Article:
The best way to prevent seasonal flu is to get vaccinated every year. The CDC recommends annual influenza vaccination for everyone 6 months of age and older with a licensed, age-appropriate flu vaccine. At Allergy & Clinical Immunology, we have appropriate flu vaccine for every age group. It is especially important for our patients to receive a yearly flu shot. People with chronic health conditions, including asthma and immune deficiencies, are at an increased risk of developing more serious complications from the flu. In addition, people over the age of 65 and children younger than 5 are also at a higher risk of developing flu-related complications.
Patients of our practice do not need to make appointments to get their flu shot. We give flu vaccines during our normal injection hours. We will also give you a flu shot during your scheduled office visit appointment. For those patients who receive allergy injections, we can give you a flu shot on the same day, after you complete the required 30 minute wait time after allergy shots.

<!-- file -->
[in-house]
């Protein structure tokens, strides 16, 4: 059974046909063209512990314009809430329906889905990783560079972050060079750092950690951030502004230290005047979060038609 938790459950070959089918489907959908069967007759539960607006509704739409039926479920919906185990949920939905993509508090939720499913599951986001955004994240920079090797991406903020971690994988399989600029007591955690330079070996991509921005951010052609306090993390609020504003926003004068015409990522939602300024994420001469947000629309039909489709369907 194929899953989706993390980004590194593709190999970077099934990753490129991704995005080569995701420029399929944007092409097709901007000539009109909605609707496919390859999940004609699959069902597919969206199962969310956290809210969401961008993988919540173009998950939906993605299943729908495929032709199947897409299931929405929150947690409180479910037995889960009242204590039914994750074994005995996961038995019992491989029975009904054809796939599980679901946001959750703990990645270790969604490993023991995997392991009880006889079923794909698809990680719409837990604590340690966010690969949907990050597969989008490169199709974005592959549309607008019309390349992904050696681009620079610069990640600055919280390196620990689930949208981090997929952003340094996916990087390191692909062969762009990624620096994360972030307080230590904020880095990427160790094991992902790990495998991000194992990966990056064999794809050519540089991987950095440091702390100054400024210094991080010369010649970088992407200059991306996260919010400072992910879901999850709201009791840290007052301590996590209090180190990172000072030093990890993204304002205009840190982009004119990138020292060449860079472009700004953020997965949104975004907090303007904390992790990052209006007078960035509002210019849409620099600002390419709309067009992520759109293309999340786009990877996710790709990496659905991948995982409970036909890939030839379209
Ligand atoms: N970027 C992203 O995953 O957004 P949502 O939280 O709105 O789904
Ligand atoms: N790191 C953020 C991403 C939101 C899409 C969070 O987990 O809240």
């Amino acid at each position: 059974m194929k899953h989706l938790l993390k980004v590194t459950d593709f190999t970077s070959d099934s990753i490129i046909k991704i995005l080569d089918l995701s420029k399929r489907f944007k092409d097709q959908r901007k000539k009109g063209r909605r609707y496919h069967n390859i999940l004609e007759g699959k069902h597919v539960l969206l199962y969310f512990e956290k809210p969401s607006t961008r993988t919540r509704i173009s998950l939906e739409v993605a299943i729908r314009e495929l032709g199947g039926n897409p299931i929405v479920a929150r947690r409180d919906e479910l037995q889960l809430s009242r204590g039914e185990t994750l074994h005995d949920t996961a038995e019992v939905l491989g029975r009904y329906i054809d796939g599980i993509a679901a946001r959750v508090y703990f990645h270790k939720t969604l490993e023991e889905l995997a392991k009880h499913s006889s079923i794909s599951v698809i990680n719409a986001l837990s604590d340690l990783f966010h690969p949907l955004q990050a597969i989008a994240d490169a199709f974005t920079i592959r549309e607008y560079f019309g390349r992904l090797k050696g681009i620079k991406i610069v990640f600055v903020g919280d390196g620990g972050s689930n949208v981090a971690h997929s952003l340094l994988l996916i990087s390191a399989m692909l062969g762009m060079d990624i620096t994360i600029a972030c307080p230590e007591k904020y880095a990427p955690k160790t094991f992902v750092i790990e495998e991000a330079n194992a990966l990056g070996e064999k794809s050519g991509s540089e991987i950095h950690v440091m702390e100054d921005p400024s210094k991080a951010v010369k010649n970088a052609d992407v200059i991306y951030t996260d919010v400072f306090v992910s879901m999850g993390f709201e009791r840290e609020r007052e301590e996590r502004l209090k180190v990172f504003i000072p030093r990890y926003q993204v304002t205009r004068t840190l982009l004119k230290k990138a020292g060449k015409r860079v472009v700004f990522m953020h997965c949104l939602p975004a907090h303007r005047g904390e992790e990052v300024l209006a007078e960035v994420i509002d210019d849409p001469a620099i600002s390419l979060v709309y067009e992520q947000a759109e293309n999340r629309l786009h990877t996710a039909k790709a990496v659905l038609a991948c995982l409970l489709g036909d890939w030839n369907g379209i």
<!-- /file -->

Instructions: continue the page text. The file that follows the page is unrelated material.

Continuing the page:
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If Youve Had A Severe Allergic Reaction To The Flu Vaccine
You should not get a flu shot if the flu vaccine itself ever caused you to have a severe, life-threatening allergic reaction called anaphylaxis, says Dr. Gordon. Again, this can happen whether you have an allergy to eggs or not.
Because anaphylaxis progresses quickly and can be fatal, the risk of a repeat episode from getting the vaccine far outweighs your risk of getting the flu.
Its important to understand the risks that come with any vaccine, but you can rest easy knowing that just 1.35 out of one million people have experienced one of these severe allergic reactions to the flu vaccine.
The other piece of good news is that among this small population, the anaphylaxis was most often triggered by an allergy to one of the other vaccine components, not to the egg.
The bottom line is, there is no reason for someone with a suspected egg allergy to not get the flu vaccine, says Dr. Lang.